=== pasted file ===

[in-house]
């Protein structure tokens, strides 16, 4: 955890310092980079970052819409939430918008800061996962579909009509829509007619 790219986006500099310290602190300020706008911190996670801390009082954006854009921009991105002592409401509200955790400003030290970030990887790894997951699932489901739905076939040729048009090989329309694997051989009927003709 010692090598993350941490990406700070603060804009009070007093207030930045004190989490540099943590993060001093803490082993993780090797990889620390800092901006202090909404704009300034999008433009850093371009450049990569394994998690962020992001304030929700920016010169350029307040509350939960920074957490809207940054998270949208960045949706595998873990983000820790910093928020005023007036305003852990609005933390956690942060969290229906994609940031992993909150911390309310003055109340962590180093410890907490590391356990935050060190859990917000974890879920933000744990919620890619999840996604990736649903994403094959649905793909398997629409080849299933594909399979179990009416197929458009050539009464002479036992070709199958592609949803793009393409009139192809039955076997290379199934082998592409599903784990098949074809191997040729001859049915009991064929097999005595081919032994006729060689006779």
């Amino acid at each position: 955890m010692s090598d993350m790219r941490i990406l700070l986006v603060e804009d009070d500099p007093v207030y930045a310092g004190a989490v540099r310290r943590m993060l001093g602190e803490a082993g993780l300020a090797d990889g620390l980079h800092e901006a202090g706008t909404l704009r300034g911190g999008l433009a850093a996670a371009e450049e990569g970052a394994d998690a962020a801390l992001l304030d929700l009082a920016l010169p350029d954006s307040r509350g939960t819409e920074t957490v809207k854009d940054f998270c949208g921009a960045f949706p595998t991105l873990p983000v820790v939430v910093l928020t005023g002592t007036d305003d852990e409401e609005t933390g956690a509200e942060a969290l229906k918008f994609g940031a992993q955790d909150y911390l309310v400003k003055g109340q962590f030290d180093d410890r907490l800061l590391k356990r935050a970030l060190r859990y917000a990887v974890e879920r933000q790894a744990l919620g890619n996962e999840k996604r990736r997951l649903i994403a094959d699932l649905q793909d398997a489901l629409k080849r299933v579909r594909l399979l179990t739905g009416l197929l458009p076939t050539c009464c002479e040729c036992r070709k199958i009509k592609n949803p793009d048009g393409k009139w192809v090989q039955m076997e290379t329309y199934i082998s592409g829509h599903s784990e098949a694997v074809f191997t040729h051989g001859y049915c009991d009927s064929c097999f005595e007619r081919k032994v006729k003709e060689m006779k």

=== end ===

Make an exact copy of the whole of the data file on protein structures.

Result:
[in-house]
């Protein structure tokens, strides 16, 4: 955890310092980079970052819409939430918008800061996962579909009509829509007619 790219986006500099310290602190300020706008911190996670801390009082954006854009921009991105002592409401509200955790400003030290970030990887790894997951699932489901739905076939040729048009090989329309694997051989009927003709 010692090598993350941490990406700070603060804009009070007093207030930045004190989490540099943590993060001093803490082993993780090797990889620390800092901006202090909404704009300034999008433009850093371009450049990569394994998690962020992001304030929700920016010169350029307040509350939960920074957490809207940054998270949208960045949706595998873990983000820790910093928020005023007036305003852990609005933390956690942060969290229906994609940031992993909150911390309310003055109340962590180093410890907490590391356990935050060190859990917000974890879920933000744990919620890619999840996604990736649903994403094959649905793909398997629409080849299933594909399979179990009416197929458009050539009464002479036992070709199958592609949803793009393409009139192809039955076997290379199934082998592409599903784990098949074809191997040729001859049915009991064929097999005595081919032994006729060689006779």
């Amino acid at each position: 955890m010692s090598d993350m790219r941490i990406l700070l986006v603060e804009d009070d500099p007093v207030y930045a310092g004190a989490v540099r310290r943590m993060l001093g602190e803490a082993g993780l300020a090797d990889g620390l980079h800092e901006a202090g706008t909404l704009r300034g911190g999008l433009a850093a996670a371009e450049e990569g970052a394994d998690a962020a801390l992001l304030d929700l009082a920016l010169p350029d954006s307040r509350g939960t819409e920074t957490v809207k854009d940054f998270c949208g921009a960045f949706p595998t991105l873990p983000v820790v939430v910093l928020t005023g002592t007036d305003d852990e409401e609005t933390g956690a509200e942060a969290l229906k918008f994609g940031a992993q955790d909150y911390l309310v400003k003055g109340q962590f030290d180093d410890r907490l800061l590391k356990r935050a970030l060190r859990y917000a990887v974890e879920r933000q790894a744990l919620g890619n996962e999840k996604r990736r997951l649903i994403a094959d699932l649905q793909d398997a489901l629409k080849r299933v579909r594909l399979l179990t739905g009416l197929l458009p076939t050539c009464c002479e040729c036992r070709k199958i009509k592609n949803p793009d048009g393409k009139w192809v090989q039955m076997e290379t329309y199934i082998s592409g829509h599903s784990e098949a694997v074809f191997t040729h051989g001859y049915c009991d009927s064929c097999f005595e007619r081919k032994v006729k003709e060689m006779k």